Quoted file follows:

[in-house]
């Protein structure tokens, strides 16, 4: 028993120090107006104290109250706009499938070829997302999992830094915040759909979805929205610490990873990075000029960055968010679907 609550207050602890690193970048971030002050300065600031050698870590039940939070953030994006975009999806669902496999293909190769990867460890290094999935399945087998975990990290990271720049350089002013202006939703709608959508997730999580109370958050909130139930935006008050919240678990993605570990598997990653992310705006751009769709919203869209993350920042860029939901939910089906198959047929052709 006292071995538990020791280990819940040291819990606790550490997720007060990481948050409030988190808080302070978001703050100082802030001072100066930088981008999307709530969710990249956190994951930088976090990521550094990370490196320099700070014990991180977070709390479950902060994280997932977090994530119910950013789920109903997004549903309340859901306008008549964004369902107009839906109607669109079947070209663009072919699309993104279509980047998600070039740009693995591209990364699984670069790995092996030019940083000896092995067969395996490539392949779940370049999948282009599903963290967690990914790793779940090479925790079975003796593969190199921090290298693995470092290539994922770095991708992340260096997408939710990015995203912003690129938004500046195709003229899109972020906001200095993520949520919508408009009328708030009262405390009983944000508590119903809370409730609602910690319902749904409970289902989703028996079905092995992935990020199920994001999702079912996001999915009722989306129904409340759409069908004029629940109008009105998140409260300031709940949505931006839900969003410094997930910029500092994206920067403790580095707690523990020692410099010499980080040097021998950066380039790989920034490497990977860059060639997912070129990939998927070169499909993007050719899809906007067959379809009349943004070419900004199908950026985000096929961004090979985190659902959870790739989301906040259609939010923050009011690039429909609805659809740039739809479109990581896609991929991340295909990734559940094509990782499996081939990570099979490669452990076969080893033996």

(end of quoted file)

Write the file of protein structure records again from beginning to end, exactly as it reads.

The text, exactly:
[in-house]
């Protein structure tokens, strides 16, 4: 028993120090107006104290109250706009499938070829997302999992830094915040759909979805929205610490990873990075000029960055968010679907 609550207050602890690193970048971030002050300065600031050698870590039940939070953030994006975009999806669902496999293909190769990867460890290094999935399945087998975990990290990271720049350089002013202006939703709608959508997730999580109370958050909130139930935006008050919240678990993605570990598997990653992310705006751009769709919203869209993350920042860029939901939910089906198959047929052709 006292071995538990020791280990819940040291819990606790550490997720007060990481948050409030988190808080302070978001703050100082802030001072100066930088981008999307709530969710990249956190994951930088976090990521550094990370490196320099700070014990991180977070709390479950902060994280997932977090994530119910950013789920109903997004549903309340859901306008008549964004369902107009839906109607669109079947070209663009072919699309993104279509980047998600070039740009693995591209990364699984670069790995092996030019940083000896092995067969395996490539392949779940370049999948282009599903963290967690990914790793779940090479925790079975003796593969190199921090290298693995470092290539994922770095991708992340260096997408939710990015995203912003690129938004500046195709003229899109972020906001200095993520949520919508408009009328708030009262405390009983944000508590119903809370409730609602910690319902749904409970289902989703028996079905092995992935990020199920994001999702079912996001999915009722989306129904409340759409069908004029629940109008009105998140409260300031709940949505931006839900969003410094997930910029500092994206920067403790580095707690523990020692410099010499980080040097021998950066380039790989920034490497990977860059060639997912070129990939998927070169499909993007050719899809906007067959379809009349943004070419900004199908950026985000096929961004090979985190659902959870790739989301906040259609939010923050009011690039429909609805659809740039739809479109990581896609991929991340295909990734559940094509990782499996081939990570099979490669452990076969080893033996």